By turns, the book is funny, informative, depressing, and reflective. The beauty of this travelogue is that Horwitz does not tell his readers what to think. For sure, his sympathies are clear (Northern victory was a good thing, and racism has no place in the modern world), and he subtly pushes certain themes to the fore. Nonetheless, he displays a fair amount of empathy with his interlocutors as he allows them to tell their stories. What emerges from this book is a complex picture of Southerners’ relationship to the Civil War. The South is perhaps the most distinctive yet misunderstood region in the United States. It is often referred to as the “Solid South” to describe its political unity, but as Horwitz reveals, the area contains an enormous diversity of opinion; Southerners think of the war and the Confederacy in wildly different ways. As Horwitz encounters everything from members of the Ku Klux Klan to those who would prefer to ignore the war altogether (or who have even forgotten it), it becomes clear that the memory of the conflict frequently has little to do with the conflict itself—indeed, it has everything to do with what is happening now. For white supremacists, the flag is about halting integration and preserving the white race. For businessmen and municipal leaders, the Confederate past represents an economic opportunity. For those left behind by the economy, Confederate heritage is a way of holding onto a distinct identity associated with traditional, community-oriented values in the face of a rapacious capitalism often identified with the Yankee. For reenactors (especially the “hardcore”), the war, crazy as it might sound, is a portal that allows them an opportunity to travel in time. For those interested in genealogy, the knowledge that a great-great-grandfather fought in the conflict provides a thrilling connection to the greatest event in American history—one in which they feel pride as they contemplate the prowess of Confederate arms. For conservative politicians, the Confederacy is about states’ rights and the necessity of halting Federal encroachments on individual liberties. For Southerners fatigued by the way in which the rest of the country caricatures them, the Confederacy has become a kind of ideal that they can use to counter those stereotypes. For those in Fitzgerald, Georgia (you’ll have to read Horwitz’s book), the war’s main meaning is associated with reconciliation. For progressives, the Confederacy is an embarrassment. The list could go on and on. For sure, all of these categories overlap to some degree, but the war’s meaning varies from person to person, and it would seem that the significance of the Confederate battle flag, like any other symbol, is mutable and multifarious.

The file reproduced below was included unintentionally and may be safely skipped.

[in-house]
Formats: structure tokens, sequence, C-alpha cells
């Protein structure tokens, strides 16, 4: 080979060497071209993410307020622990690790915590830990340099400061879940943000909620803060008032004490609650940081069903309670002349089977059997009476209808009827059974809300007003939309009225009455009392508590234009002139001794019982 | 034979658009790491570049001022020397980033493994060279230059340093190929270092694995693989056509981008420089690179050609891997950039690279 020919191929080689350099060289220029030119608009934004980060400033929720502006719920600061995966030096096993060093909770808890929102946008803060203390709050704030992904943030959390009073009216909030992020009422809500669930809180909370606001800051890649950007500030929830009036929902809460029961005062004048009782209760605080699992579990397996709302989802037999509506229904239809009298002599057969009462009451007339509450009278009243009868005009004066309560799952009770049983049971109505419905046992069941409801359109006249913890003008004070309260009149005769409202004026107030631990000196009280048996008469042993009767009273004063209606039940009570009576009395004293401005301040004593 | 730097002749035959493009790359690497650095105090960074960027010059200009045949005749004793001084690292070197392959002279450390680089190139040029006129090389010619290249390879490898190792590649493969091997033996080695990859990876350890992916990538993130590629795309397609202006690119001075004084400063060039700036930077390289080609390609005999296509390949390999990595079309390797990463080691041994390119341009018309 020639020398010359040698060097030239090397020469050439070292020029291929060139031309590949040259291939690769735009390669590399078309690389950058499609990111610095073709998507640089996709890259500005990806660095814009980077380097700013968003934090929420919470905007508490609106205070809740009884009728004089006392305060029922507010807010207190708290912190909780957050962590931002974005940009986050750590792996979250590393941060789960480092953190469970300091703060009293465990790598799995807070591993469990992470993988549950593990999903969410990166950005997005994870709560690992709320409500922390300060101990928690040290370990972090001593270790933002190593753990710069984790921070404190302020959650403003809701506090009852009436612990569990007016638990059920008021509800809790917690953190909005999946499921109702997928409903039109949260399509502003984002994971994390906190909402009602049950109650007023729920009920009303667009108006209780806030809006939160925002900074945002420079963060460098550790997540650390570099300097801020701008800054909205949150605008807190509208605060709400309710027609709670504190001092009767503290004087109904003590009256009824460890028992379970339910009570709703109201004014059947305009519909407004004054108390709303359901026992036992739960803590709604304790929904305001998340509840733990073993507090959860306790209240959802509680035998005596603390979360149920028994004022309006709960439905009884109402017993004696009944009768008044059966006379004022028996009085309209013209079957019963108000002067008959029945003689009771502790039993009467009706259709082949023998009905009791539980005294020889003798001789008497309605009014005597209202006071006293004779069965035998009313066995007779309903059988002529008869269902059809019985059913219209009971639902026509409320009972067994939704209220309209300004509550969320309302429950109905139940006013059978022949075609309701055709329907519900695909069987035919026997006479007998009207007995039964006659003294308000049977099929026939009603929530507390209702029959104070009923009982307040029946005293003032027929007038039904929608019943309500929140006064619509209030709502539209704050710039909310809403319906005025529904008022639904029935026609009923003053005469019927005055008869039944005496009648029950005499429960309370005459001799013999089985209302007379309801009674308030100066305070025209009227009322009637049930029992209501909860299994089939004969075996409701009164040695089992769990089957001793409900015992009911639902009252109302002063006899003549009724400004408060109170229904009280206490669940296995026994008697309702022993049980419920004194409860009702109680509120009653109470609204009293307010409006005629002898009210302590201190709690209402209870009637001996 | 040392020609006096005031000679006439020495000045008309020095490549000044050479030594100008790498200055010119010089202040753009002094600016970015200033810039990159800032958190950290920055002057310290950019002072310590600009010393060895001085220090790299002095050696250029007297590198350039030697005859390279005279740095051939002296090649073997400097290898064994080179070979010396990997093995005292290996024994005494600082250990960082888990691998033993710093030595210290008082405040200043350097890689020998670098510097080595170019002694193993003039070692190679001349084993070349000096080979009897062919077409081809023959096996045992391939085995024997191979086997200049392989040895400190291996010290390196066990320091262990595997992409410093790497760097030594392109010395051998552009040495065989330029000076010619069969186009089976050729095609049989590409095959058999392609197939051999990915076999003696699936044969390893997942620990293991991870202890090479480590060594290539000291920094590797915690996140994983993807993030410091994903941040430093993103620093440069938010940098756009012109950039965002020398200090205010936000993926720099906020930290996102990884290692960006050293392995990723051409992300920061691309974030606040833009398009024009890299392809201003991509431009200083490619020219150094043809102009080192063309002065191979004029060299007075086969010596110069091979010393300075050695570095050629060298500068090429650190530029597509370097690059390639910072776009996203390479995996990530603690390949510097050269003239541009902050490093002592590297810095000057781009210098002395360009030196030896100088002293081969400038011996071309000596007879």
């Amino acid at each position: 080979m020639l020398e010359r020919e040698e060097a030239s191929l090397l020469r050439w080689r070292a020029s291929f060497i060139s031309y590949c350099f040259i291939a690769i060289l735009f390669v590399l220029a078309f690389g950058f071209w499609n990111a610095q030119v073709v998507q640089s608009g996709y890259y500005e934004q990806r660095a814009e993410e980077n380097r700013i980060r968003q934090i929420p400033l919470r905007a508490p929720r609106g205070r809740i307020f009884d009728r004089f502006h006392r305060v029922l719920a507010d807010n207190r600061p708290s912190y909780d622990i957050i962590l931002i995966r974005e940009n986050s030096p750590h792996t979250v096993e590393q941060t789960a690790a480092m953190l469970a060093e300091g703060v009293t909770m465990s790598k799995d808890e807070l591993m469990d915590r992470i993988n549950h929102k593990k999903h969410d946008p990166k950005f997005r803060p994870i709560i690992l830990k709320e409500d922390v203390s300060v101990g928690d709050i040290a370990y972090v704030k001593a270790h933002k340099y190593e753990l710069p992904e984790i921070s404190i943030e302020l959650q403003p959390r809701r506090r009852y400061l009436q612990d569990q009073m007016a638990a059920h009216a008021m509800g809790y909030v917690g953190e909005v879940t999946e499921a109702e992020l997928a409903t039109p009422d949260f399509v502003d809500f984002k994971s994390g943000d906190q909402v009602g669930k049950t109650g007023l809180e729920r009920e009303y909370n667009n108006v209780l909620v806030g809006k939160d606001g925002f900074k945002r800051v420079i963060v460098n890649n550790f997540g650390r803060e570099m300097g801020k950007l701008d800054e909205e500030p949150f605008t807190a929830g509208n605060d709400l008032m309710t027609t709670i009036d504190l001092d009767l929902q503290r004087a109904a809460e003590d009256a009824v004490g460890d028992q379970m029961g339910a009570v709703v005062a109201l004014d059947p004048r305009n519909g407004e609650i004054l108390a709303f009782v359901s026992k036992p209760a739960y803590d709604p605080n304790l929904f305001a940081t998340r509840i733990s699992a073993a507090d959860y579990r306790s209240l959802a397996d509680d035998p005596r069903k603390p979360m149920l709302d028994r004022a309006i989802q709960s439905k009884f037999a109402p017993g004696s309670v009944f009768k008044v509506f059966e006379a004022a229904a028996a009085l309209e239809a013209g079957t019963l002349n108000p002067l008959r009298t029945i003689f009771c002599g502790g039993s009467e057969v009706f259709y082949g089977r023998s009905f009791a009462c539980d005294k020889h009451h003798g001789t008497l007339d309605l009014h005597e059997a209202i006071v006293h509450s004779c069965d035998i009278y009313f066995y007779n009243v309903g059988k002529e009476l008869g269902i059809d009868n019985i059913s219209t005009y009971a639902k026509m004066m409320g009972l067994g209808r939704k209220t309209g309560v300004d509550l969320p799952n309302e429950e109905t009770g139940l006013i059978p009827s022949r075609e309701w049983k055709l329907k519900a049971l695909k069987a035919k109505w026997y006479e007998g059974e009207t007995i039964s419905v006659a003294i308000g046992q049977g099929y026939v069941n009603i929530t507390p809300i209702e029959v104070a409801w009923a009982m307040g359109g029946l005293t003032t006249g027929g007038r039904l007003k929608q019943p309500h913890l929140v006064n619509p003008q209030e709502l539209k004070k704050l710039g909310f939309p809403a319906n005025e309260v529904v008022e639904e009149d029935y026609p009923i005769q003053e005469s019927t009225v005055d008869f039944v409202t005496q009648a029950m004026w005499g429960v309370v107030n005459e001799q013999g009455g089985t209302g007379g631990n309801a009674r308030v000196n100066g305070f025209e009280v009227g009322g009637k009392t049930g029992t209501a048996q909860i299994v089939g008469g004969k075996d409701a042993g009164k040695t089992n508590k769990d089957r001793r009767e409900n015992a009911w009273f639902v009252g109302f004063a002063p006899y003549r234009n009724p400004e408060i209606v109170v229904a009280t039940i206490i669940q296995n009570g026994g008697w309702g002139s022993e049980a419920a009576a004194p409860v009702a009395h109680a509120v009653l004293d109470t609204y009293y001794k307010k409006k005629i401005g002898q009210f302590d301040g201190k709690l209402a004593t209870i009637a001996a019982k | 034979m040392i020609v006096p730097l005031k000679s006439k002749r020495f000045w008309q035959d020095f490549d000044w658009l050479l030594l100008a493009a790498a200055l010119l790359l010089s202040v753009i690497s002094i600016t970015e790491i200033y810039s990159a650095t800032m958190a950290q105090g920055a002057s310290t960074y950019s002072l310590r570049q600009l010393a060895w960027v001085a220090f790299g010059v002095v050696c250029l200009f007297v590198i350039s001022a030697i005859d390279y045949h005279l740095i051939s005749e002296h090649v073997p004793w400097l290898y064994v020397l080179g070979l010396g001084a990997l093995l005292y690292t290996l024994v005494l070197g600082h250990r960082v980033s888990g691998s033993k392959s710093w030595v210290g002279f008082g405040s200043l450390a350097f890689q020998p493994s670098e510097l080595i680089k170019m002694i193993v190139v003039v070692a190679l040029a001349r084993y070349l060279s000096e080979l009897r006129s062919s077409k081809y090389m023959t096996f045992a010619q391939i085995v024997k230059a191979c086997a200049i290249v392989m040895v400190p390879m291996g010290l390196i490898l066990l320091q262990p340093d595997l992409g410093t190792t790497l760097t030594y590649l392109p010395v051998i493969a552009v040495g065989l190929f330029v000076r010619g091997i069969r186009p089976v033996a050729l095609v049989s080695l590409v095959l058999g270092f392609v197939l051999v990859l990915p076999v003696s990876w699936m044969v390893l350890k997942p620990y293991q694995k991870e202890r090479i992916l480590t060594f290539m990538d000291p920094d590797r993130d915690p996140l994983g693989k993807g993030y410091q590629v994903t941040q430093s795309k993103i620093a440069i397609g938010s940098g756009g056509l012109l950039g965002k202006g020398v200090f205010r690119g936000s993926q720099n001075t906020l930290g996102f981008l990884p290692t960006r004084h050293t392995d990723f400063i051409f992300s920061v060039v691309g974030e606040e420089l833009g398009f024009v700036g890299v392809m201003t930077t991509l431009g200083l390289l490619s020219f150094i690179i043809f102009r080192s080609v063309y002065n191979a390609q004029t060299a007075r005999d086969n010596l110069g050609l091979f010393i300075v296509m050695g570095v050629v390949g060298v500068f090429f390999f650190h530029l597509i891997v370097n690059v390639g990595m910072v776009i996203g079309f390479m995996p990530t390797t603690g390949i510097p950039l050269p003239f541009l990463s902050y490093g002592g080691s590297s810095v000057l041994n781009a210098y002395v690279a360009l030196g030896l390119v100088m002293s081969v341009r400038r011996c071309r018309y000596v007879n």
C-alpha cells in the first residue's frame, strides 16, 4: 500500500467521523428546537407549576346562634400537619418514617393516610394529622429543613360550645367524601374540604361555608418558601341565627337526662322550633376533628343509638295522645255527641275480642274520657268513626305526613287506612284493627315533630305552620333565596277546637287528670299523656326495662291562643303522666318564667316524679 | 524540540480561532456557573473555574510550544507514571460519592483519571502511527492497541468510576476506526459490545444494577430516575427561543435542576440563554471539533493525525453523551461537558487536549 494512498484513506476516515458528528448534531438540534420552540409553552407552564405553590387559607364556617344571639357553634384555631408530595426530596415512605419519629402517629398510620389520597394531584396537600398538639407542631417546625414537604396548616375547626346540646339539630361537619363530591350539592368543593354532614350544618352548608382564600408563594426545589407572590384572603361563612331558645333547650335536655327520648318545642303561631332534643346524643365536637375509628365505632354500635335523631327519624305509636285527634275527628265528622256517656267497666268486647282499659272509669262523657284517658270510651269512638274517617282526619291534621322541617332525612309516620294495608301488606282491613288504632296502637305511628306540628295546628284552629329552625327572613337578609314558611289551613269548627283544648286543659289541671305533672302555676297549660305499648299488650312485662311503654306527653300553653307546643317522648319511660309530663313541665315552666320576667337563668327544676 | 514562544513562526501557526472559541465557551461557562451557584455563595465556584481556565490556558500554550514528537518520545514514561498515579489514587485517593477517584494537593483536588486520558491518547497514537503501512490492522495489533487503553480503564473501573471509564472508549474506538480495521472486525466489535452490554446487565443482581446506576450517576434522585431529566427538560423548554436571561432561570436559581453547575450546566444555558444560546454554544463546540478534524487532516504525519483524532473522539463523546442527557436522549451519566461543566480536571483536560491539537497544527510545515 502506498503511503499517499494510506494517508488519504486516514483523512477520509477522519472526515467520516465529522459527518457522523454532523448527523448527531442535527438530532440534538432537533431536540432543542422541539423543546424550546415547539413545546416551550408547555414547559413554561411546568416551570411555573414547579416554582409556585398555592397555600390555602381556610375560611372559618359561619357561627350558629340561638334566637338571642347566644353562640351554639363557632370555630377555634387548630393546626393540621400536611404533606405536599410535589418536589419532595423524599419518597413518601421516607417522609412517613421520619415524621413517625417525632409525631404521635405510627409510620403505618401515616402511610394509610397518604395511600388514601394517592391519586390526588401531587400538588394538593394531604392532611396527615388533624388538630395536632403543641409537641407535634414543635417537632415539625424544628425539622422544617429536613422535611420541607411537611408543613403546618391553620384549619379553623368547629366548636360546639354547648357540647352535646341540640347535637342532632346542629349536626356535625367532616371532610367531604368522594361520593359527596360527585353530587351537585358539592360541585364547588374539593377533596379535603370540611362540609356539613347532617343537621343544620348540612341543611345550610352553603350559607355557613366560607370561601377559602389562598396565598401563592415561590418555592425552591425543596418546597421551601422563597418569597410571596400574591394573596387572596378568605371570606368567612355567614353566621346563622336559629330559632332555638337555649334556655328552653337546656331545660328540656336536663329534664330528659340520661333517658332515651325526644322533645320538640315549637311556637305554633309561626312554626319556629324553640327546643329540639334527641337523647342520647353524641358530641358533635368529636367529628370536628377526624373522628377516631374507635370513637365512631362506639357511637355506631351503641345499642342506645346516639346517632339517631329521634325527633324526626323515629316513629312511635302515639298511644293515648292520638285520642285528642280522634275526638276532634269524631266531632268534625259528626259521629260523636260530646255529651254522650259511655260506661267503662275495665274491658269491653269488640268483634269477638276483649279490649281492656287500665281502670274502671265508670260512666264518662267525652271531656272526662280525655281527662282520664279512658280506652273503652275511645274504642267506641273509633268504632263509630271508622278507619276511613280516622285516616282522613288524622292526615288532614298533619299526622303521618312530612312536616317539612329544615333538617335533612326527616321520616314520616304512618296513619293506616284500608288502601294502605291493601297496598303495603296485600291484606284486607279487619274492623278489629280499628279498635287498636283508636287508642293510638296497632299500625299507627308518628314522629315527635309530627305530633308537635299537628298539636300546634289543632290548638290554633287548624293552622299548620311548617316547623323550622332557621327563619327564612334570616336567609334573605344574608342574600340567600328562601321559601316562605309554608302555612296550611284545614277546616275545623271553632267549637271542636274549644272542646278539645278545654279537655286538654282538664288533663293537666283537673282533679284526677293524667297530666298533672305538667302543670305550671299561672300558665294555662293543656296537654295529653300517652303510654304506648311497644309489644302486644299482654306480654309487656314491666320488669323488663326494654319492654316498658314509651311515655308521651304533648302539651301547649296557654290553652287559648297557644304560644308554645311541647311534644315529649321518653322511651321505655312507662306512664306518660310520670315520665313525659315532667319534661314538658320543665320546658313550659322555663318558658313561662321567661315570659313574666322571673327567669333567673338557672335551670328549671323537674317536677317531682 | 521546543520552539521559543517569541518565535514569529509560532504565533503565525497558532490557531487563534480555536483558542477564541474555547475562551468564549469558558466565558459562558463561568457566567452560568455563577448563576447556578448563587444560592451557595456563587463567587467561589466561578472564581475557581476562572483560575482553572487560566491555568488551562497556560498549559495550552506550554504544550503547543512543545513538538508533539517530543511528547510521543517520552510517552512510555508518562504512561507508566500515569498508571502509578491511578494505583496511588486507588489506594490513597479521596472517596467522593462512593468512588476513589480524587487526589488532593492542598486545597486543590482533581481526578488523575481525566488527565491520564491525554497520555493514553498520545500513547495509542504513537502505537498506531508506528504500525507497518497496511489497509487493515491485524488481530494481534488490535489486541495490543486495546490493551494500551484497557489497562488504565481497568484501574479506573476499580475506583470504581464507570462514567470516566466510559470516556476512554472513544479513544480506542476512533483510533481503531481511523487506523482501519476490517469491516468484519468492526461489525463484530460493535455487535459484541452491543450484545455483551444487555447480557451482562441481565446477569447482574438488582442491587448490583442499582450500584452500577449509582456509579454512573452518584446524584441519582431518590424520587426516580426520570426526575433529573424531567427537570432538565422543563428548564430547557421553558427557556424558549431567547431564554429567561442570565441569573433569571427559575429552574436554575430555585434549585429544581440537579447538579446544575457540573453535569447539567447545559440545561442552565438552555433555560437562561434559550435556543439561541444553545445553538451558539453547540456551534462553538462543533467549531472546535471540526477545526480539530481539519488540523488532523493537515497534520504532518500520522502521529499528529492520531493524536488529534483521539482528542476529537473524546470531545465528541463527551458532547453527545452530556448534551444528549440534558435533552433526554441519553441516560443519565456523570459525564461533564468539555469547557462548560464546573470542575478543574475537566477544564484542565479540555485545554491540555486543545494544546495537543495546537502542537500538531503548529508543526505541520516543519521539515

Of course, when it comes to memory of the Confederacy in the South, the most profound division exists between whites and African Americans. Although, unsurprisingly, African Americans tend to see the Confederacy in a dim light, Horwitz finds a surprising diversity of opinion among this community. One of the things that Horwitz finds most disheartening about this division between whites and blacks, though, is that de facto racial segregation is reflected in mutually irreconcilable interpretations of the war. Up to a point, he argues, there is a “live-and-let-live” stance toward the Confederacy in which each side remembers the past in its own ways but has ceased dialogue with the other. This attitude is reflected in the expression “You Wear Your X, I’ll Wear Mine.” For blacks, “X” stands for Malcolm X and an increasing intolerance of white privilege. For whites, “X” is the St. Andrew’s cross or saltire of the Confederate battle flag.

Paradoxically, in light of this profound division, Horwitz also finds that memory of the war is fading among a younger generation of both Southern whites and blacks. This development is both positive and negative. On the plus side, the baggage associated with the war seems to have diminished, presenting the possibility that one source of division in Southern society might dissipate. On the minus side, this forgetting is part of an increasing ignorance of history that leaves younger people less equipped to deal with contemporary social issues and more vulnerable to the fabrications of various crack-pots. For Horwitz, this forgetting is symbolized by the degree to which malls, box stores, fast food restaurants, and residential developments have encroached upon Civil War battle sites and, in some cases, completely overrun them.

At the end of the day, the big, difficult question that requires resolution is whether the Confederacy or some part of it really can be celebrated. Is it possible that the Confederate experience can provide the South with a usable past? Horwitz himself asks this question without providing an answer. Ulysses S. Grant, who was a sensitive and perspicacious observer, got to the heart of the matter in his Memoirs (1885) when he described the preliminaries to Robert E. Lee’s surrender of the Army of Northern Virginia at Appomattox: